AGAINST THE GRAIN

After November, Georgia will be the center of the political universe

The state, potentially holding two Senate elections in January, may determine which party controls the upper chamber in the next Congress.

The Rev. Raphael Warnock greeting supporters at the state Capitol in Atlanta on Friday, March 6
AP Photo/Benjamin Nadler
Sept. 15, 2020, 8 p.m.

Anyone who expects politics to calm down a bit after the November election hasn’t been paying attention to this year’s unique election cycle in Georgia. The state, a top battleground in this year’s presidential campaign, could end up holding two concurrent Senate elections that would determine which party holds the Senate majority.

First, Sen. David Perdue faces a tougher-than-expected reelection campaign against Democrat Jon Ossoff. The presence of a Libertarian candidate (Shane Hazel) on the ballot raises the odds that neither candidate will win the more than 50 percent required to avoid a Jan. 5 runoff. The leading Republican Senate super PAC, Senate Leadership Fund, is spending more money in this race than any other, in hopes of ensuring that there’s no pathway to an outright November victory for Ossoff—even if Joe Biden scores a surprising victory in the Peach State.

Second, there’s the special election for the seat of appointed GOP Sen. Kelly Loeffler. In November, she faces 20 candidates from different parties on the same ballot. Assuming no one wins an outright majority, the top two finishers face off in January—the same day that a runoff would be held for the regularly scheduled race. With Loeffler and Rep. Doug Collins dividing the Republican vote, and eight candidates splitting the Democratic vote, it nearly guarantees a high-stakes showdown next year. The Rev. Raphael Warnock, the Democratic Party-backed candidate, is favored to head into the runoff.

Adding more significance to these races is the debate over Georgia’s evolving political identity. Democrats have long been convinced that the booming population in the diverse Atlanta suburbs, along with energized African American turnout across the state, will make Georgia winnable for them in the future. But Republicans have managed to win contested elections in recent years—from Perdue’s first victory in 2014 to Gov. Brian Kemp’s 2018 victory over Democrat Stacey Abrams—by turning out their own base of rural conservative voters and winning just enough white suburbanites.

Abrams, in particular, has a lot at stake on the outcome of these races. A progressive activist, she’s argued that Democrats need to spend more effort energizing the African American base over wooing persuadable white moderates. A close ally of Warnock, she encouraged him to enter the Senate race, believing that he is an ideal messenger for her strategic vision.

The challenge for Georgia Democrats in postelection runoffs is that Black turnout typically drops off significantly after the November election. But the consequential nature of the potential contests and the likelihood of a charismatic African American contender in the special election change the dynamic a bit. If Biden wins the election, it’s plausible that President Trump’s base will be demoralized, with Democrats energized to seek full control of power in Washington.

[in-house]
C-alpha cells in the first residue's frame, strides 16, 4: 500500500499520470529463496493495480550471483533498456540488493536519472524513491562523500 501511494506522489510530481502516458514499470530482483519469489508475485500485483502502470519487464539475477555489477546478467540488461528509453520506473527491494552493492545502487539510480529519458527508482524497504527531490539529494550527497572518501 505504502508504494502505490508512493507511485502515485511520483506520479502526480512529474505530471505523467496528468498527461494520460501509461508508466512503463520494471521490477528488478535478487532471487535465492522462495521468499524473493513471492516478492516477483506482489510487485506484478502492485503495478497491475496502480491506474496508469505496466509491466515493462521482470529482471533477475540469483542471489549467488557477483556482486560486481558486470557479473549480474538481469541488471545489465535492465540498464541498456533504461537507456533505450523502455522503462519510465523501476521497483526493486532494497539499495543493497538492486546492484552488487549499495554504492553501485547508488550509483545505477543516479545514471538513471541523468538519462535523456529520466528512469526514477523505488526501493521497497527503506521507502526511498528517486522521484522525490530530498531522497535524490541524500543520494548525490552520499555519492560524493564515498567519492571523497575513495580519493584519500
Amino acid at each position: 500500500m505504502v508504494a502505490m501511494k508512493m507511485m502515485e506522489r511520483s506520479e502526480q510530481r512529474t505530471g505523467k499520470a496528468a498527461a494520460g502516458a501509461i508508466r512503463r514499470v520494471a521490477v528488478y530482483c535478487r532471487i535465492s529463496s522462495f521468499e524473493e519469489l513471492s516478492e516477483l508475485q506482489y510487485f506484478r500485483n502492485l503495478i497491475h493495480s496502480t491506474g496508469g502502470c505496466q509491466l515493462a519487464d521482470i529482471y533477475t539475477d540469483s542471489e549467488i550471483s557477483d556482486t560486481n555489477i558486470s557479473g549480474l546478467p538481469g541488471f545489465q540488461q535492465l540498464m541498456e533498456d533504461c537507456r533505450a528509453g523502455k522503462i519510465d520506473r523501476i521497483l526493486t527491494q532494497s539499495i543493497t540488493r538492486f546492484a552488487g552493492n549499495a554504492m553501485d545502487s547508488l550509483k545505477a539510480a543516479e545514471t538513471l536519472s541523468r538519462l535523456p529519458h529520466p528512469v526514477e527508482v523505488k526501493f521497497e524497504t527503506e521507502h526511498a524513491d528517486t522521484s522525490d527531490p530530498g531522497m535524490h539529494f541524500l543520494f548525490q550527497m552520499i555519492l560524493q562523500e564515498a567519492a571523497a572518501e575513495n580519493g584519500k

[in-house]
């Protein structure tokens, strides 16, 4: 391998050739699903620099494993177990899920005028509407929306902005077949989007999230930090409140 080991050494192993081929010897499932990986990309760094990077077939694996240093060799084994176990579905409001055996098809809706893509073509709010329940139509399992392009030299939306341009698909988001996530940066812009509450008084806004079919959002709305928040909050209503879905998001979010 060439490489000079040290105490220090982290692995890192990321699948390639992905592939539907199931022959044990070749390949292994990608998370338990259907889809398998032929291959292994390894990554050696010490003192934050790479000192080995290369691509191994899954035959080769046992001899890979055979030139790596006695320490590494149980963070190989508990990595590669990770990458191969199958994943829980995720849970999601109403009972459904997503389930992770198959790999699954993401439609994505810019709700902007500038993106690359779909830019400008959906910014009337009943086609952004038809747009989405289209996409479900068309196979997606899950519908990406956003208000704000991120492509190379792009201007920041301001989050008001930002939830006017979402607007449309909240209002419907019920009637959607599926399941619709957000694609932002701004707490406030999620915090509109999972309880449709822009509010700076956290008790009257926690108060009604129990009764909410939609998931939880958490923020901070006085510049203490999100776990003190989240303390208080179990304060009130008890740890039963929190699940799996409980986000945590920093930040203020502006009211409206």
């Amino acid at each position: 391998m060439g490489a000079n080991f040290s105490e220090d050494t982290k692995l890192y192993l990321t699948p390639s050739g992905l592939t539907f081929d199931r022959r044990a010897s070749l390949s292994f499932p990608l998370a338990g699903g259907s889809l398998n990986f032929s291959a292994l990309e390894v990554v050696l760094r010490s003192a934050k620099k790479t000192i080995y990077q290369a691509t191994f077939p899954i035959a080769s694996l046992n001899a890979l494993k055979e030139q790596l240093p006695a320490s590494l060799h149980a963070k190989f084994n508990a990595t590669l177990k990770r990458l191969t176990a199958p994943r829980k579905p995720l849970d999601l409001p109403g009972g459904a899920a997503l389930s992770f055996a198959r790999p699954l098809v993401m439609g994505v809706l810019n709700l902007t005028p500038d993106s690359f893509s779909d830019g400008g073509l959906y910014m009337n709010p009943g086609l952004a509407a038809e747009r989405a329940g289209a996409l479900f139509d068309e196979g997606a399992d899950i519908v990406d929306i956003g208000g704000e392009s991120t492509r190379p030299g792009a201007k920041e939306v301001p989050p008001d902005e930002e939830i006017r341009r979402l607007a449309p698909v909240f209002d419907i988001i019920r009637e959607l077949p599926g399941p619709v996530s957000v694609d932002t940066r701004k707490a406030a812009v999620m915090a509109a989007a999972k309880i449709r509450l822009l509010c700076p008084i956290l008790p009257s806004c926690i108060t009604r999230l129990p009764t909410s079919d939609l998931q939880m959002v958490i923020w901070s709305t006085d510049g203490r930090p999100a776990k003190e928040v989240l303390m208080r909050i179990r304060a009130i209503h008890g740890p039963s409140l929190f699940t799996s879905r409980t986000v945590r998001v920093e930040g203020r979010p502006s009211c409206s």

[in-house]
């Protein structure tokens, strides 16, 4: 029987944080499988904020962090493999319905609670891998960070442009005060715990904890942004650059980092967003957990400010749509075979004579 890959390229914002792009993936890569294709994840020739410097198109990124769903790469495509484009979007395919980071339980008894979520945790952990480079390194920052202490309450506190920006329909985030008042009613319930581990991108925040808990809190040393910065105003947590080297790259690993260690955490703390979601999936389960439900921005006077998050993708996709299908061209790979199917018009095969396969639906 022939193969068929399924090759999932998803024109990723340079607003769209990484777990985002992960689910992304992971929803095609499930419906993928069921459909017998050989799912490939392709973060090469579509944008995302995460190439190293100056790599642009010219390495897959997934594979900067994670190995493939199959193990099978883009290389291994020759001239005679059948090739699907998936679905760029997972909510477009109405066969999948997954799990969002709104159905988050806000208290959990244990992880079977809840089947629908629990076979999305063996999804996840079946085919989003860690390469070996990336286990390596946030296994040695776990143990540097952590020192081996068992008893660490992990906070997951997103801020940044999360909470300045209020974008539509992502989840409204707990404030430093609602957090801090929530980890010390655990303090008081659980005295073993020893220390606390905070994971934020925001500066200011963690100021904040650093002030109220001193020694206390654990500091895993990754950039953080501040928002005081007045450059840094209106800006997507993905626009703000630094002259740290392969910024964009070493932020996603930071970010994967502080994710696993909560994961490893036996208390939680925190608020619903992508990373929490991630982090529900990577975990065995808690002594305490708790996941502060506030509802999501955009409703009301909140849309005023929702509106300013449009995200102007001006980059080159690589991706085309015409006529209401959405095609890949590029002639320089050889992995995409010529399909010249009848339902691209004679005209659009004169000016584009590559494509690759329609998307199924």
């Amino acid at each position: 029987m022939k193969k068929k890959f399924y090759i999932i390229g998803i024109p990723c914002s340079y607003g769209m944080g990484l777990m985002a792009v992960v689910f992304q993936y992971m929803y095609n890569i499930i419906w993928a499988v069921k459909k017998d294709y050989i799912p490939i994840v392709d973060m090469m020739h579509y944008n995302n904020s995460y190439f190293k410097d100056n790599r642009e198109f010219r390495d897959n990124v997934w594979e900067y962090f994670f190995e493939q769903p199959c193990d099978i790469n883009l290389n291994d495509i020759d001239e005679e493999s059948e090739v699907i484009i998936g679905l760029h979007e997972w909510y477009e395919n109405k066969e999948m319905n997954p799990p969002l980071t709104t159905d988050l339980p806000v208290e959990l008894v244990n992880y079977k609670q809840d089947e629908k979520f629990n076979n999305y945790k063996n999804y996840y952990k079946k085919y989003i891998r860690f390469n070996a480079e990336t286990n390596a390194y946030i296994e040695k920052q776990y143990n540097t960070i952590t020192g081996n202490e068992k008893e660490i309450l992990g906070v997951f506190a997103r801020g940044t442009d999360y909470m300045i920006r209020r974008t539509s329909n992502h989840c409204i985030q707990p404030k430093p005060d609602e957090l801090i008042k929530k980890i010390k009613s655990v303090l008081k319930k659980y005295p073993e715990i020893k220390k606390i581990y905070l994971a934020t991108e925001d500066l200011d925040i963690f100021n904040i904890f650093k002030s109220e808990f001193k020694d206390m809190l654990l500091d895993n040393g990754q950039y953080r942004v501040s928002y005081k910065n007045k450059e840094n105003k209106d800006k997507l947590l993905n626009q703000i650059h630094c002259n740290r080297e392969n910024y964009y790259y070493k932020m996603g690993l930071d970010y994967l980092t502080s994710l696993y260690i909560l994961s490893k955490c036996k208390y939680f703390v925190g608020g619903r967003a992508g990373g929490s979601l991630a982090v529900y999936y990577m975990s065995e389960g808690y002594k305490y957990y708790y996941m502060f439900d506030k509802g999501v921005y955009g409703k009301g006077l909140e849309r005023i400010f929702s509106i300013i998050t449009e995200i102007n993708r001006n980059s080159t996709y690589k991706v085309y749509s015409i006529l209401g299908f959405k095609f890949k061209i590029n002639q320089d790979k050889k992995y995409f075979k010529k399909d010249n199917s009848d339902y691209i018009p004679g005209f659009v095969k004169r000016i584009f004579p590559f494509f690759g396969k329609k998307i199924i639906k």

“Part of the message has to be if you want to help Biden be successful, you really have to have the majority in the Senate as well,” said Democratic state Sen. Jen Jordan, who represents a swing Atlanta-area legislative district. “All the money that’s going to get pumped into the state on both sides is going to be jaw-dropping."

If Democrats can’t win in this election cycle with a politically wounded Trump leading the Republican Party, it would raise questions about whether prioritizing their base is the right tactic in what remains a conservative-minded state. Georgia would become more of a symbol of missed Democratic opportunities than an emerging battleground.

Democrats believe they have landed on a narrative in both Georgia races that resonates across the ideological spectrum—that the state’s two GOP senators, among the wealthiest lawmakers in Congress, aren’t “using their power to help ordinary people,” in the words of a senior Democratic official. Ossoff and allied Democratic groups have already spent millions on ads hitting Perdue for well-timed stock trades. Loeffler, who has an estimated $800 million personal fortune with her husband, faces that same political vulnerability if she’s the GOP candidate in the runoff. (She was cleared by the Senate Ethics Committee of any improprieties.)

Republicans, meanwhile, need to determine whether rallying their own base will be enough to win in a demographically changing state. Loeffler has revitalized her once-flagging campaign by focusing on law-and-order issues, attacking radical elements of the Black Lives Matter movement to build support with the conservative voters she needs to win. But Perdue, who needs to woo swing voters to win in November, has portrayed himself as a bipartisan problem solver, even calling for police reform in one campaign advertisement. While both Loeffler and Collins congratulated right-wing QAnon conspiracy theorist Marjorie Taylor Greene for winning a congressional primary, Perdue remained silent.

Georgia will be the center of the political world after the presidential race is decided. The winner of the state’s Senate races won’t just tip the balance of power in Congress—they will offer a signal of our national political future.

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